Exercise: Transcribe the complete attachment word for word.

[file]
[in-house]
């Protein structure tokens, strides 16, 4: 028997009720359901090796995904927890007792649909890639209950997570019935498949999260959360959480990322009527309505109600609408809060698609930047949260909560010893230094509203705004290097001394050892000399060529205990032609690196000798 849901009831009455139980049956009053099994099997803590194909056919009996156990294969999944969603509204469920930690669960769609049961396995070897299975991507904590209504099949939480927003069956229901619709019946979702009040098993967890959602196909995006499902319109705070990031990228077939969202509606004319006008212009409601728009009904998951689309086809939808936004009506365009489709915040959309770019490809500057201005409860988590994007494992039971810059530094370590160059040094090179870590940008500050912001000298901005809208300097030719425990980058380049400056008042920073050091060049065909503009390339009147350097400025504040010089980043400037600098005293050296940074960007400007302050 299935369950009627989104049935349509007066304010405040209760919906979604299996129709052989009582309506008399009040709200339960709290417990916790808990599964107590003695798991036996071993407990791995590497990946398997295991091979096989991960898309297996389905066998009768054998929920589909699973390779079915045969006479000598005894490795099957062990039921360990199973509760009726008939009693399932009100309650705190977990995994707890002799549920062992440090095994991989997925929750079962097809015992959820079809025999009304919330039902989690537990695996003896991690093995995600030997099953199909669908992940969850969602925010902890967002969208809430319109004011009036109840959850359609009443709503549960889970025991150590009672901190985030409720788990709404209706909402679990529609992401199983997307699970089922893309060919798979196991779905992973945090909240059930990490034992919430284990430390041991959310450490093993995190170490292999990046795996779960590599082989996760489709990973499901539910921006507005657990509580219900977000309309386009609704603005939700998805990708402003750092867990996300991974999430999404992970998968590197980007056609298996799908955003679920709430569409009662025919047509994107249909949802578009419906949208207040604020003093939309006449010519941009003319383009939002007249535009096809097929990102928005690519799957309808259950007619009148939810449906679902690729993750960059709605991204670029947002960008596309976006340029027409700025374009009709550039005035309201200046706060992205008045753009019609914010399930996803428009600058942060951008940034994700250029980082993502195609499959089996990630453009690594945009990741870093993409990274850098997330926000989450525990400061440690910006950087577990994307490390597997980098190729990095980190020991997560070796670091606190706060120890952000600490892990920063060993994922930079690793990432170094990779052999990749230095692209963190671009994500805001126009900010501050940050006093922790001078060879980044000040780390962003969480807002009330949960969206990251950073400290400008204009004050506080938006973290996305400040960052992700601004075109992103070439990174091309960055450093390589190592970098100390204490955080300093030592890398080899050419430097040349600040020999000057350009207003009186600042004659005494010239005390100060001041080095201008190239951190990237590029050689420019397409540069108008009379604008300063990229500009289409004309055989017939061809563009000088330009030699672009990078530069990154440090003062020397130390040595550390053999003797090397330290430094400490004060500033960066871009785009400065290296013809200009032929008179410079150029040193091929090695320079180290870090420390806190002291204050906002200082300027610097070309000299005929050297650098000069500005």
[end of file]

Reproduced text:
[in-house]
């Protein structure tokens, strides 16, 4: 028997009720359901090796995904927890007792649909890639209950997570019935498949999260959360959480990322009527309505109600609408809060698609930047949260909560010893230094509203705004290097001394050892000399060529205990032609690196000798 849901009831009455139980049956009053099994099997803590194909056919009996156990294969999944969603509204469920930690669960769609049961396995070897299975991507904590209504099949939480927003069956229901619709019946979702009040098993967890959602196909995006499902319109705070990031990228077939969202509606004319006008212009409601728009009904998951689309086809939808936004009506365009489709915040959309770019490809500057201005409860988590994007494992039971810059530094370590160059040094090179870590940008500050912001000298901005809208300097030719425990980058380049400056008042920073050091060049065909503009390339009147350097400025504040010089980043400037600098005293050296940074960007400007302050 299935369950009627989104049935349509007066304010405040209760919906979604299996129709052989009582309506008399009040709200339960709290417990916790808990599964107590003695798991036996071993407990791995590497990946398997295991091979096989991960898309297996389905066998009768054998929920589909699973390779079915045969006479000598005894490795099957062990039921360990199973509760009726008939009693399932009100309650705190977990995994707890002799549920062992440090095994991989997925929750079962097809015992959820079809025999009304919330039902989690537990695996003896991690093995995600030997099953199909669908992940969850969602925010902890967002969208809430319109004011009036109840959850359609009443709503549960889970025991150590009672901190985030409720788990709404209706909402679990529609992401199983997307699970089922893309060919798979196991779905992973945090909240059930990490034992919430284990430390041991959310450490093993995190170490292999990046795996779960590599082989996760489709990973499901539910921006507005657990509580219900977000309309386009609704603005939700998805990708402003750092867990996300991974999430999404992970998968590197980007056609298996799908955003679920709430569409009662025919047509994107249909949802578009419906949208207040604020003093939309006449010519941009003319383009939002007249535009096809097929990102928005690519799957309808259950007619009148939810449906679902690729993750960059709605991204670029947002960008596309976006340029027409700025374009009709550039005035309201200046706060992205008045753009019609914010399930996803428009600058942060951008940034994700250029980082993502195609499959089996990630453009690594945009990741870093993409990274850098997330926000989450525990400061440690910006950087577990994307490390597997980098190729990095980190020991997560070796670091606190706060120890952000600490892990920063060993994922930079690793990432170094990779052999990749230095692209963190671009994500805001126009900010501050940050006093922790001078060879980044000040780390962003969480807002009330949960969206990251950073400290400008204009004050506080938006973290996305400040960052992700601004075109992103070439990174091309960055450093390589190592970098100390204490955080300093030592890398080899050419430097040349600040020999000057350009207003009186600042004659005494010239005390100060001041080095201008190239951190990237590029050689420019397409540069108008009379604008300063990229500009289409004309055989017939061809563009000088330009030699672009990078530069990154440090003062020397130390040595550390053999003797090397330290430094400490004060500033960066871009785009400065290296013809200009032929008179410079150029040193091929090695320079180290870090420390806190002291204050906002200082300027610097070309000299005929050297650098000069500005």